GTI2016: Filling in the missing link on combustion monitoring between laboratory and real gas turbine

Meggitt Sensing Systems and Combustion Bay One work together on monitoring of combustion dynamics in gas turbines. The latest progress will be presented at the conference GTI2016 in Berlin (presentation no. 026). This presentation focuses on the latest efforts made to automate the recording and documentation of even small changes of the burner operation conditions, and correlate these to the dynamic measurements.

Key elements of the combined static-dynamic synchronous acquisition (click to download the presentation)

Synchronous capture of GT combustor operating conditions and main combustion dynamics parameters combining quasi-static and fast-response measurements in a well-documented and compact manner
L. Pfefferkorn*, C. Wieland*, F. Giuliani*, H. Reiss†
*CBOne, Austria †Meggitt Sensing Systems, Switzerland

Date and location: GTI2016, Berlin, Thursday 29th September 2016 at 11:30 

The focus is put on the precise combustion control using CBOne's burner test rig and methods, and detailed description of the latter using MSS' measurement chain including fast-pressure sensors and accelerometers, as well as associated data acquisition systems.

The experimental set-up consists of an atmospheric burner, confined in a casing on which the dynamic sensors are placed. The flame can be excited acoustically using a siren, where both amplitude and frequency can be varied independently from each other. The equipment and the methodology used was presented at ASME TE 2016 [GT2016-56166].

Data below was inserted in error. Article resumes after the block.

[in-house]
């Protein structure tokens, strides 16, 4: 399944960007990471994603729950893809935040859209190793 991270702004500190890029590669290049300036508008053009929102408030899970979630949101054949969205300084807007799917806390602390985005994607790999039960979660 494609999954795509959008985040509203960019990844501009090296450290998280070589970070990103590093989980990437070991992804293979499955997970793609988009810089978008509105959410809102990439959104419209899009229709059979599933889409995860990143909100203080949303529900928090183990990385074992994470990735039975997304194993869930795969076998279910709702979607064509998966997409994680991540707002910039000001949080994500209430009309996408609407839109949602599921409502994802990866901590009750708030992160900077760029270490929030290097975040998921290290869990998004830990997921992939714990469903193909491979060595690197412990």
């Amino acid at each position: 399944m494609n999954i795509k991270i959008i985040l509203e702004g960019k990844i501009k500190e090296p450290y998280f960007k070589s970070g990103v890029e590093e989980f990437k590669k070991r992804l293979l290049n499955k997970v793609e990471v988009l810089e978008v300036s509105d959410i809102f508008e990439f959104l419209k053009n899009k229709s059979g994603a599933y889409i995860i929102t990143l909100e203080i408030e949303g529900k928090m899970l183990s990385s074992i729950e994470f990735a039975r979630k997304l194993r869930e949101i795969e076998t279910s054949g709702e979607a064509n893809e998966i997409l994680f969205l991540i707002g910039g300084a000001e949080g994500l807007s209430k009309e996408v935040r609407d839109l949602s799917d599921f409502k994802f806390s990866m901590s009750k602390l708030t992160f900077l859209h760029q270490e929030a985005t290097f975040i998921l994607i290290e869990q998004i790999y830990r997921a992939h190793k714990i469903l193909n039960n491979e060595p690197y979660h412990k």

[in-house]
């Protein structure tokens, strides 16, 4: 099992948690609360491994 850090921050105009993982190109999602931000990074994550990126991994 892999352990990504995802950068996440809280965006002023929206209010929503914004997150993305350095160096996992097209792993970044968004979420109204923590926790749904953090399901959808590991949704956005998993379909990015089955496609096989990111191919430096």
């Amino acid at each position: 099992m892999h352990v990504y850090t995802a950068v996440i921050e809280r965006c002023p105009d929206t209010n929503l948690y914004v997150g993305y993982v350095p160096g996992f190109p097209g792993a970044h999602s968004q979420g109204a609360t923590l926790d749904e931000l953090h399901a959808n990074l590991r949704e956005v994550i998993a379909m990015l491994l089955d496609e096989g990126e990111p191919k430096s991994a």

First, the controls of the siren were improved from manual operation to automated operation based on pre-programmed nominal test sequence profiles, so that specific tests can be repeated in a well reproducible way. Furthermore, the siren control produces a log file on the actual real-time siren's operating conditions. Second, the set-up is instrumented with flowmeters, pressure gauges and thermosensors to describe precisely the operating conditions of the burner. In order to make a good use of the available acquisition chain for the dynamic values, with 16 entries acquired at sampling rates up to 98kHz. Parallel to this multiple quasi-static measurements are recorded and then recombined with the dynamic data, resulting in a structured measurement of well-time stamped static and dynamic data. Different data management strategies are tested to keep the data flow low and facilitate the post-processing, in view of a practical use on field applications.

The post-processing for the reconstruction method of the static parameters is described and illustrated by display versus dynamic parameters. It is shown how slight changes in operating conditions and/or in acoustic excitation can provoke dramatic changes on the flame's behaviour. The practical features highlighted with this method are the compactness of the data, and the ease of identifying the causes of detectable changes in flame dynamics, in combination with reduced testing time.